Even with passive asset allocation models, portfolios will need to be adjusted at least annually.

Depending on what type of financial advisor (passive vs tactical) you chose to hire, however, the management of many investment portfolios is more passive and, therefore, excludes some of the above activities or attention.


Personal Wealth Plans

Ideally, a financial advisor will take into account your current financial situation and future goals to create a plan tailored to your needs and wants. You can also get help from your financial advisor if you experience a surprise financial setback. They can provide you with advice to avoid any future financial mistakes and help you get back on track.

If you have a certain need for financial planning (college planning, life insurance, retirement planning) a financial advisor can provide a plan that focuses on those needs.

Your advisor can evaluate existing retirement plans and IRA’s and make changes as needed.

Keep in mind that many of these tasks are more personal finance or planning related and may be better suited for a financial planner than strictly a financial advisor. As a holistic wealth coach, I will add that personal wealth plans are often best done by investors themselves. This is because no one knows your true life and financial goals more than you do. Such in depth topics can usually be revealed easier from a private space vs in a meeting with a financial advisor. From a personally created wealth plan, the investor can then decide from an unbiased and independent place whether a financial advisor is needed, and if so, hire one.


Wealth Management

A financial advisor is especially valuable when you have a higher net worth. Trying to plan your financial future when dealing with the many elements of wealth management can be time consuming, especially if your assets spread over different accounts.

A financial advisor can help you invest in the most advantageous way from a tax and estate planning perspective. This may be one of the biggest pros of working with a financial advisor.

Older investors over 50, in particular, tend to have multiple investment accounts or funds in various places.

Again, this goes back to weighing the costs against the advantages of using a financial advisor.

Do Financial Advisors Work with Your CPA?

A financial advisor can work directly with your CPA and or attorney to implement the most advantageous investment strategies for you from a legal and tax perspective. This can help keep your money safe from a liability perspective. It can also have a significant impact on the amount of wealth you accumulate, are able to leave as a legacy or in having more funds available for retirement.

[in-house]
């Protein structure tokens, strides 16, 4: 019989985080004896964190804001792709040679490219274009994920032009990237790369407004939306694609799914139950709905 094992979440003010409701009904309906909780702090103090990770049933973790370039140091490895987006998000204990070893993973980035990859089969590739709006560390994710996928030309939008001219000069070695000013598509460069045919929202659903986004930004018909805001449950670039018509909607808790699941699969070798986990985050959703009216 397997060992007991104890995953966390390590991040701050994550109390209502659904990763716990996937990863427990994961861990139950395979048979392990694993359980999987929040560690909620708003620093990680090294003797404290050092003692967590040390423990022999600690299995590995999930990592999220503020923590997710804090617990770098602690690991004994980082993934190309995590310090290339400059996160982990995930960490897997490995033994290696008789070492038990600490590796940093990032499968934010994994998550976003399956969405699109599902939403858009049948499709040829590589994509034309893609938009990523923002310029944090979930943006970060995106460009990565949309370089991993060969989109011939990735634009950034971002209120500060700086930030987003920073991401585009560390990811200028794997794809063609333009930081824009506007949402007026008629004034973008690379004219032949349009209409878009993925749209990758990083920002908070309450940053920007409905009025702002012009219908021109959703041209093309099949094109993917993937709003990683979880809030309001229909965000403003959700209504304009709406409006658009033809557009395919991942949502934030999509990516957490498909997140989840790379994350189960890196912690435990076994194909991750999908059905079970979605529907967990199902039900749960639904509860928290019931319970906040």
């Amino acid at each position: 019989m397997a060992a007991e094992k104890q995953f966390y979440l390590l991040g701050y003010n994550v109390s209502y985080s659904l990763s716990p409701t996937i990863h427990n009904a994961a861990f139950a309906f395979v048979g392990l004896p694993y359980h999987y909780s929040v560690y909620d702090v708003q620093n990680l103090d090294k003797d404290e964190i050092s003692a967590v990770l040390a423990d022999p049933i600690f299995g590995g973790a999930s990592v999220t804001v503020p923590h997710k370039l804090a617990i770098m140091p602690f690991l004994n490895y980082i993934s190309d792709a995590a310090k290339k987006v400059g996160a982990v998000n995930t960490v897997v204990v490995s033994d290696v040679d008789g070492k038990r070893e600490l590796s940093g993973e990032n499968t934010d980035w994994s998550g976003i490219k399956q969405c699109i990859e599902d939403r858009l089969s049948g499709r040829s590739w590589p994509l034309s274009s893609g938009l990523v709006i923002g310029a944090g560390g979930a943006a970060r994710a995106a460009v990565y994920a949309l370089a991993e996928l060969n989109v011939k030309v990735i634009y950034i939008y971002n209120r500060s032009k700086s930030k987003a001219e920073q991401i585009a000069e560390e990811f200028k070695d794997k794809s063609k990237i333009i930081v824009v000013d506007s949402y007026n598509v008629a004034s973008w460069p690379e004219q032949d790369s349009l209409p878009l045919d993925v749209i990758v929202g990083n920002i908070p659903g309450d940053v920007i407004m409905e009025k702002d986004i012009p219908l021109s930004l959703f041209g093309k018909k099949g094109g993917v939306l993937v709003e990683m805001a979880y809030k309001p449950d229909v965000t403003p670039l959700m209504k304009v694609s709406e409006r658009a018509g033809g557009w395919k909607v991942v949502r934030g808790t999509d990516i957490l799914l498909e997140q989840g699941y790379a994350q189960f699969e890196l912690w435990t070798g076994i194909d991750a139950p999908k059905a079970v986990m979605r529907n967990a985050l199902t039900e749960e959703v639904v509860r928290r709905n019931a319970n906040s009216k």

Financial Advisors for Self Employed Investors

Business owners may find that hiring a financial advisor is worth it. Self-employed people usually have a different set of financial planning needs. Some advisors can assist with this, plus business owners tend to be short on time or focused on their business finances. I certainly run into this myself and have found the solution to be using a bookkeeper and having set days for focus on portfolio investing and small business entity finances.

If this is your case, a financial advisor could be your best option. You’ll want someone with specific experience working with many clients who own small businesses vs working mostly with employees. This isn’t easy always to find.

For business owners, investing their money is one thing that can easily get pushed aside while growing a business. Yet, it’s often the very reason behind all the hard work so it’s wise to make investing a priority.


Financial Peace

Possibly the biggest pro of hiring a financial advisor is the peace of mind they provide; this can have two sides, though, as addressed more later. While using a financial advisor doesn’t alleviate you from the responsibility of overseeing your wealth, using a financial advisor can ease some of the worry by knowing your investments are being managed by someone with knowledge and experience.


How Much Does a Financial Advisor Cost?

The biggest reason people sway away from using a financial advisor is the potential cost. When shopping around, however, you may find that many financial advisors offer reasonable fees given the competitiveness that has risen in this field both online and offline.

The cost of using a financial advisor, however, is still considerably above the cost of a low cost index investment strategy.

Again, the question goes back to this: Will I reach my financial goals sooner with or without an advisor, after fees are paid? For many, the answer is yes and for many, the answer is no. Only you know what is best for you, and what you need based on your own situation.

I made the chart below to show common percentages paid for financial advisors. With my wealth coaching clients, we look at both the dollar amount and the percent that is paid. $10,000 feels a lot bigger than 1%, right?

pros and cons of using a financial advisor - costs

Are Financial Advisor Fees Negotiable?

Financial advisor fees are definitely negotiable. There are a few ways to lower financial advisor fees: